EU ministers approve €1.4bn Ukraine military aid using Russia assets

EU ministers approve €1.4bn Ukraine military aid using Russia assets

EU foreign ministers approved €1.4 billion ($1.5 billion) in military aid for Ukraine, with the package to be financed for the first time by proceeds from frozen Russian Central Bank assets, top EU diplomat Josep Borrell announced on Monday.

In Moscow, the agreement was dismissed as being an ineffective plan that would end up hurting the European Union more.

“The purpose of the sanctions was to strangle the Russian economy and destroy the cohesion of society, said Deputy Foreign Minister Alexander Grushko in Moscow.

“The EU has achieved the opposite,” he said. Russia also warned of a renewed rise in EU energy prices.

Plan approval seen as key boost to Ukraine

The approval comes as a welcome boost for Kiev amid Hungary’s ongoing opposition to other packages from an off-budget fund called the European Peace Facility (EPF) worth more than €6 billion.

Each EU member state has a veto on EPF payments and Hungary has been blocking some disbursements related to Ukraine for nearly a year. A €5-billion support fund is also blocked.

EU diplomats were not expecting a breakthrough on the EPF deadlock with Hungary. As a result, Ukraine military aid from the proceeds is a useful alternative means of support.

Borrell referred to this blockade from Hungary as a “structural difficulty” in a press conference after the EU foreign ministers meeting in Luxembourg.

Careful legal footwork to enable aid

EU member states first gave their approval to use the proceeds to buy arms for Ukraine in May however it was unclear when the first payments would flow due to Hungary’s veto.

A legal analysis noted that as Hungary abstained on the decision to use the frozen assets for Ukraine, and that the new aid is derived from the Russian Central Bank assets, and not EU funds, Budapest’s veto does not apply.

Borrell said that due to Hungary’s absention, “it’s not necessary” to involve Budapest in carrying out the decision.

Hungarian Foreign Minister Péter Szijjártó slammed the move as a violation of EU rules, according to Hungarian government spokesman Zoltan Kovacs on X.

Hungary opposes military aid for Ukraine fearing an escalation of the conflict with Russia and expresses doubts about Western support for Ukraine, preferring instead to call for a ceasefire.

However, Hungarian Prime Minister Viktor Orbán has previously linked decisions on aid for Ukraine to freeing up EU funds for Hungary that have been frozen due to concerns about the rule of law.

Military and financial aid for Ukraine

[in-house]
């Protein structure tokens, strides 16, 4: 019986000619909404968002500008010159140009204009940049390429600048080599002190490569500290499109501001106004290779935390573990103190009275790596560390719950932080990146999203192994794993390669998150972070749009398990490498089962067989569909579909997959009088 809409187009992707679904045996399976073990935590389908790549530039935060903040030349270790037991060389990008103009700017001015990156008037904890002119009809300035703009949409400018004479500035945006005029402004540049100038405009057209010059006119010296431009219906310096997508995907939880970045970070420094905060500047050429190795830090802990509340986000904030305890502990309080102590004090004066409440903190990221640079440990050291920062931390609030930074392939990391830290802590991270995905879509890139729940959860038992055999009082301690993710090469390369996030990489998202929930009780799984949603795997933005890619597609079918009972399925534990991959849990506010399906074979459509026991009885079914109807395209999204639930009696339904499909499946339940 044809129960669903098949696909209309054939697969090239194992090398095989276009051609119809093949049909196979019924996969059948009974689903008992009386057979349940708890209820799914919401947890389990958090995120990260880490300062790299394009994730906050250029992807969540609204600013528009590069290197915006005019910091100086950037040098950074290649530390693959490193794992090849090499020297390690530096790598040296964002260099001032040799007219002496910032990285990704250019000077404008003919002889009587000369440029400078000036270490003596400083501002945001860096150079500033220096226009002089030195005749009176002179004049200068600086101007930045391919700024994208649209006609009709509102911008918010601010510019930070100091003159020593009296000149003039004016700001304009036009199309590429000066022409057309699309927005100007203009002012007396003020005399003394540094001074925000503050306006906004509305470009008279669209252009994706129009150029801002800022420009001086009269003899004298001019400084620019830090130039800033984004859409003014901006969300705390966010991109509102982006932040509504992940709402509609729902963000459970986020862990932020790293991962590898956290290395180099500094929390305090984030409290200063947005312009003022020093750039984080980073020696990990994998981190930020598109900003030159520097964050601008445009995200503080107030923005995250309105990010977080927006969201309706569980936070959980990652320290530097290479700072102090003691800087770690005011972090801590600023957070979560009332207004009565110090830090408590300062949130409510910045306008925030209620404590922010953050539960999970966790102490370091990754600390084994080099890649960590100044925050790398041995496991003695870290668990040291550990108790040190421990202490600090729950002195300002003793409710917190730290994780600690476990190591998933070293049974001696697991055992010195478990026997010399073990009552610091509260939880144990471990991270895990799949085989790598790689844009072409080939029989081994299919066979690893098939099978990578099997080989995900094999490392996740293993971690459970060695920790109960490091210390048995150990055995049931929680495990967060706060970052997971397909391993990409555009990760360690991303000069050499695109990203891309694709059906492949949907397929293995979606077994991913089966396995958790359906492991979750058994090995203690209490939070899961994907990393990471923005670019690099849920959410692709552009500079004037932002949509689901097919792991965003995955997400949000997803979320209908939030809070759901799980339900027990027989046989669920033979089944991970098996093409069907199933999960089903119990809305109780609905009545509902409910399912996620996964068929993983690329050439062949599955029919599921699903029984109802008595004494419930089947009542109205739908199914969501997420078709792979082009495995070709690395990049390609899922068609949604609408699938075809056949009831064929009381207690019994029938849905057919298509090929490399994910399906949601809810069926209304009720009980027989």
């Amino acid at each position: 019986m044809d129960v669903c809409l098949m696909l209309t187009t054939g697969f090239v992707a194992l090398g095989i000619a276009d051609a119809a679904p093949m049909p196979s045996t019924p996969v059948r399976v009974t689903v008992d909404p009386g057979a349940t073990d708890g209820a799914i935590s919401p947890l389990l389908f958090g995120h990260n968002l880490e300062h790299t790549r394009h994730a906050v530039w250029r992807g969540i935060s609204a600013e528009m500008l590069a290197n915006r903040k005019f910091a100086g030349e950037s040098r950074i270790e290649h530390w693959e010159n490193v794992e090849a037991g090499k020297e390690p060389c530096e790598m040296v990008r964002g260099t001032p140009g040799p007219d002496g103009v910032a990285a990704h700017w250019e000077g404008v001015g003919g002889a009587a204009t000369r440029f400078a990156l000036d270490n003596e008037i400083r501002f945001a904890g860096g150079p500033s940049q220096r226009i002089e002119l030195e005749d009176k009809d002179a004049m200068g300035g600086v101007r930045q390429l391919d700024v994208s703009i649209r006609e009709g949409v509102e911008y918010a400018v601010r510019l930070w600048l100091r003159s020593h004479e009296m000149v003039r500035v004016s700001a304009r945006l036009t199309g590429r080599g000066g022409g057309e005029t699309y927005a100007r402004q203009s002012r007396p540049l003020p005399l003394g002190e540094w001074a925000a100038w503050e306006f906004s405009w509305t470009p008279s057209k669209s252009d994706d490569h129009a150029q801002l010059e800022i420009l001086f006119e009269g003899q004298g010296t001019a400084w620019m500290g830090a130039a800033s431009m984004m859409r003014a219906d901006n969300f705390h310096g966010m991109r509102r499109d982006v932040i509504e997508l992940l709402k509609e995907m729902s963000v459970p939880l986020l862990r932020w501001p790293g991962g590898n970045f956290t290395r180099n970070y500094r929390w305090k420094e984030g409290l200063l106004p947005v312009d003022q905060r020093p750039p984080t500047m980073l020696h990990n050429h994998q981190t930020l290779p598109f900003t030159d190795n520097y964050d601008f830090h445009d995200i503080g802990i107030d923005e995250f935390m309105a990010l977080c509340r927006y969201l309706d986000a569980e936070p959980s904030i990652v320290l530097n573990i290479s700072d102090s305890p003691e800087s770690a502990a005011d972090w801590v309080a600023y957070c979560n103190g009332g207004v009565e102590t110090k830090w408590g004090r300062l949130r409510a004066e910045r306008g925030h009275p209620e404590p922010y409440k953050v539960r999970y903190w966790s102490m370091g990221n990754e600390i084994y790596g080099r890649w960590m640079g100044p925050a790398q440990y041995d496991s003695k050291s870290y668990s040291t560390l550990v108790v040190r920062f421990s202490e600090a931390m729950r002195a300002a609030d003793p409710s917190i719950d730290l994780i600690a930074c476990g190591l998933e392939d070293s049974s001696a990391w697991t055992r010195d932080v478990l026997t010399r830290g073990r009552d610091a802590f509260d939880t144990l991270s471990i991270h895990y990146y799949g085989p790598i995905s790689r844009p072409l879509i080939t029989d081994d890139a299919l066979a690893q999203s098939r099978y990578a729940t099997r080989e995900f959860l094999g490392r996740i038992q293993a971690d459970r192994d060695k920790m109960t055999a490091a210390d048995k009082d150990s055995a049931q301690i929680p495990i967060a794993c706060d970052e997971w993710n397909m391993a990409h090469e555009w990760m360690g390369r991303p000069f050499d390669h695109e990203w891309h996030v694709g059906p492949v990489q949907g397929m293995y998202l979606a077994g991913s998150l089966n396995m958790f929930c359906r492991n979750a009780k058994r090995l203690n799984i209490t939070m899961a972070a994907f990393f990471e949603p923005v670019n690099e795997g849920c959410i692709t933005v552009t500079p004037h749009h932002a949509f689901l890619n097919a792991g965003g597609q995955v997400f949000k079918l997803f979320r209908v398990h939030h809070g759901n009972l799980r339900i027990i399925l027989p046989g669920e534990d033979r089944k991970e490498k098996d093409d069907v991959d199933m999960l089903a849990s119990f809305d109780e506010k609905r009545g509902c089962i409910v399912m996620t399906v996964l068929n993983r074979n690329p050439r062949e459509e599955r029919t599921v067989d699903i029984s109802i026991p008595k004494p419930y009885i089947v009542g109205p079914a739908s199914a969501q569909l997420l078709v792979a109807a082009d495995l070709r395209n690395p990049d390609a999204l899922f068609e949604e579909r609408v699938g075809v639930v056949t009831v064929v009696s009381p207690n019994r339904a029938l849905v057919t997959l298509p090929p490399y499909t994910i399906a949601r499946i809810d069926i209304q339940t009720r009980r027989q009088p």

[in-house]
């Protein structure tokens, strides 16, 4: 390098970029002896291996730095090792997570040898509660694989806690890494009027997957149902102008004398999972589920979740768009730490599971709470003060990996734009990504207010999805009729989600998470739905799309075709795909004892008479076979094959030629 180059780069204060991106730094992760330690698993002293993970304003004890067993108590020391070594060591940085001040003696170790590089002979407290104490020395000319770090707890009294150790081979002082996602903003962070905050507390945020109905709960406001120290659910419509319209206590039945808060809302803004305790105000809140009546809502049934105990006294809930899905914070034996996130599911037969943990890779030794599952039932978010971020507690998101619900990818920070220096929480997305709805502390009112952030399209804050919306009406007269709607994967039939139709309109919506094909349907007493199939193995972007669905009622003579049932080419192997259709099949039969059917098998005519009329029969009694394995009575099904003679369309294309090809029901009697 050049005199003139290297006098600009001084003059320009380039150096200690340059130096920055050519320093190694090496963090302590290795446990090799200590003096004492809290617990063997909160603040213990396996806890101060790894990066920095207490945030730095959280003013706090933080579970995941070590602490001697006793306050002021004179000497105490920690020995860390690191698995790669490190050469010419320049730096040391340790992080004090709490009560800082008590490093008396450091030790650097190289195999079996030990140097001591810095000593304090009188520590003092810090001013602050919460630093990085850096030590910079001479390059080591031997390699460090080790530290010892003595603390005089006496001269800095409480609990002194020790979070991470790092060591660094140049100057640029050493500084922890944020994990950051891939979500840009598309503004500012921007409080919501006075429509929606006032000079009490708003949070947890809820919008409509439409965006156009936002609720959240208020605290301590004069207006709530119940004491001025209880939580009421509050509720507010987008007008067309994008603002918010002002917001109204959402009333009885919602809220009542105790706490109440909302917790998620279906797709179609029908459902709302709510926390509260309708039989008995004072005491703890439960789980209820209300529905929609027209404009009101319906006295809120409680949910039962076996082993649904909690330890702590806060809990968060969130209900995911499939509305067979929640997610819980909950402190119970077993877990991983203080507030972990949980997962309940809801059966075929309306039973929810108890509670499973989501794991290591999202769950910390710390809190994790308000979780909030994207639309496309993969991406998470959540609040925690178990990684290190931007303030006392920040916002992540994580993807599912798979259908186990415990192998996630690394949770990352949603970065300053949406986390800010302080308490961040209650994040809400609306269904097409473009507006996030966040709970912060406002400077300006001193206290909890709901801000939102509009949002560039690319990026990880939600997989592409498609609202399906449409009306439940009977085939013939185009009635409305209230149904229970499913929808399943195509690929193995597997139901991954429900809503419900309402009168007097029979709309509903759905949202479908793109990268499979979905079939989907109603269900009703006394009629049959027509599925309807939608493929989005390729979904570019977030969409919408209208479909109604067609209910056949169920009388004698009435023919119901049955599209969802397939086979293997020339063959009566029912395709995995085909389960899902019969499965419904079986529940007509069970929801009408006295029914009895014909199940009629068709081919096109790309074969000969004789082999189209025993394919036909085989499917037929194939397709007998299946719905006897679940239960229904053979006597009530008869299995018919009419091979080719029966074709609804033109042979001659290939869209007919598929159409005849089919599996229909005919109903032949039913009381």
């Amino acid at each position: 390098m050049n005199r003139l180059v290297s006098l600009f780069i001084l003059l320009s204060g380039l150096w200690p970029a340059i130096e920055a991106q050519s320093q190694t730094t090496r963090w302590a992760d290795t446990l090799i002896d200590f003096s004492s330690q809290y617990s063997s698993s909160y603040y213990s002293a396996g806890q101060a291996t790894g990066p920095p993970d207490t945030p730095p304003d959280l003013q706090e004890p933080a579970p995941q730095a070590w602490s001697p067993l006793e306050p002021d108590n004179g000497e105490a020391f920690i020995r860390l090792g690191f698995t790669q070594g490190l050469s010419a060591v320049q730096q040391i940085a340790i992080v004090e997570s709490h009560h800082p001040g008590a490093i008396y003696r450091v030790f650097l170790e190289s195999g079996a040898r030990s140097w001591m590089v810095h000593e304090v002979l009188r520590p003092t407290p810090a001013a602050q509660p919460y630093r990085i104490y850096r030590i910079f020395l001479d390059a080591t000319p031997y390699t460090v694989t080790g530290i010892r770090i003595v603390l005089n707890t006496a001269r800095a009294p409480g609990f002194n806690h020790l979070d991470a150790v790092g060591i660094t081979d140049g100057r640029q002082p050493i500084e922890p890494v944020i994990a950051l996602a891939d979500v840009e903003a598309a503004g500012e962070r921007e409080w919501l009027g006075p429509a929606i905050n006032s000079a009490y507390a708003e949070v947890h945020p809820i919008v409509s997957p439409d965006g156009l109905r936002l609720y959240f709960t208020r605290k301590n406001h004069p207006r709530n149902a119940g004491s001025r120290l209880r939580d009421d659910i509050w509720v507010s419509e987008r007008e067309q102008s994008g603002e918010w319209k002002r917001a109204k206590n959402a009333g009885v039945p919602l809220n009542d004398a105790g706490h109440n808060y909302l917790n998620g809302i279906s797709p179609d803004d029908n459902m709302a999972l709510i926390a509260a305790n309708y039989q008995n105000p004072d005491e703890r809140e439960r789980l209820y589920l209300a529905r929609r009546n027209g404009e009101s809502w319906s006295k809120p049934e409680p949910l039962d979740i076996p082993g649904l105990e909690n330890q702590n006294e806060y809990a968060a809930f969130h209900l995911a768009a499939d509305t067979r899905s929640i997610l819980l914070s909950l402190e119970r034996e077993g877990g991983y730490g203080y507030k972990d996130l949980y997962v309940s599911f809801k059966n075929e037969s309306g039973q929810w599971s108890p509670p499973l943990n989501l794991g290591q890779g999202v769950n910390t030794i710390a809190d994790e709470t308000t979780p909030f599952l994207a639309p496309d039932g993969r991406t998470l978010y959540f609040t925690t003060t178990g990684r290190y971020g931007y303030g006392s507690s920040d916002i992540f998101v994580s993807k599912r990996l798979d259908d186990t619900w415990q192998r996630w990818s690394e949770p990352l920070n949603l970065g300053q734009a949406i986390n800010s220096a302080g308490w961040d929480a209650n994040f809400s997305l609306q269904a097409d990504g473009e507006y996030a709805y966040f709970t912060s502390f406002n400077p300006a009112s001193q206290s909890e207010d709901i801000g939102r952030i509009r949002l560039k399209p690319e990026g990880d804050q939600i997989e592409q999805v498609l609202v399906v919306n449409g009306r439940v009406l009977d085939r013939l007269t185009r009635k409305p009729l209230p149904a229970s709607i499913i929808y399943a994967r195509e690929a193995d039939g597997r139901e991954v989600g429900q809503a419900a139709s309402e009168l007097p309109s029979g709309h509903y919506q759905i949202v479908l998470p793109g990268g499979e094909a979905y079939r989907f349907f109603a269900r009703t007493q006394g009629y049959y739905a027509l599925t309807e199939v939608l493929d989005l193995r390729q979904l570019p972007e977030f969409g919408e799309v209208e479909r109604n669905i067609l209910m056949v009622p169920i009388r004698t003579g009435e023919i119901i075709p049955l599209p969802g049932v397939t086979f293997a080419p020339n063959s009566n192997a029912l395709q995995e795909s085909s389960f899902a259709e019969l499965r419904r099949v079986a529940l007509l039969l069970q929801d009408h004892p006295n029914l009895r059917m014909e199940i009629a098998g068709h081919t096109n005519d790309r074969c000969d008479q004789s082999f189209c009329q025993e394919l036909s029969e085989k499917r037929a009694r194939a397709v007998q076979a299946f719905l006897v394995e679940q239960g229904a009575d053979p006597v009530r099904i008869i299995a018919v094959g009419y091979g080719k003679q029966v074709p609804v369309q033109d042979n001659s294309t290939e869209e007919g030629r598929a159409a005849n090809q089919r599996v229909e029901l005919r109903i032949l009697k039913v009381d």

The military aid for Ukraine uses the interest and other profits from the assets, but not the underlying assets themselves, which will remain frozen.

A total of 90% of the money will fund military aid, while 10% will go directly to Ukraine as financial aid.

Under the agreement, Germany and the Czech Republic have been selected as the first to use the proceeds to provide Ukraine with air defence equipment and artillery shells, EU diplomats said.

Other EU member states may administer the proceeds in the future.

According to the European Commission, around €210 billion worth of Russian Central Bank assets are frozen in the European Union.

The Brussels-based financial institution Euroclear, which holds the lion’s share of the assets, recently announced that the assets had made around €4.4 billion in interest in 2023.

EU measures target sanctions evaders

EU foreign ministers also adopted new punitive measures to crack down on sanctions evasion and stop Russia from obtaining Western technology for making weapons.

A further 69 individuals and 47 entities linked to the Russian invasion of Ukraine have been sanctioned with an asset freeze and a travel ban to the EU.

EU sanctions also targeted organizations for providing services or goods used by the Russia military based in China, Turkey, and India. Goods that may be repurposed for military uses may not be sold to these sanctioned companies from the EU.

The Russian armaments holding Vysokotochnye Kompleksy (High Precision Systems) announced that the sanctions against its companies, including a tank factory, were a sign of recognition that the military complex was working successfully. The sanctions would have no impact on weapons production in the future, it said.

Russian LNG targeted in EU sanctions first

The new salvo of sanctions target Russia’s multi-billion dollar liquefied natural gas (LNG) sector for the first time.

These punitive measures ban ports such as Zeebrugge in Belgium from shipping Russian LNG to countries outside the EU after a nine-month transition period.

Russian analysts spoke of a blow to LNG producers. However, the sanctions were comparatively soft and there was a transitional period that would allow Russian companies to find new customers and alternative routes, as was the case with the oil embargo, they said.

India and China – and the Asian region as a whole – were already benefiting from the comparatively favourable energy offers from Russia, a major raw materials power, they said.

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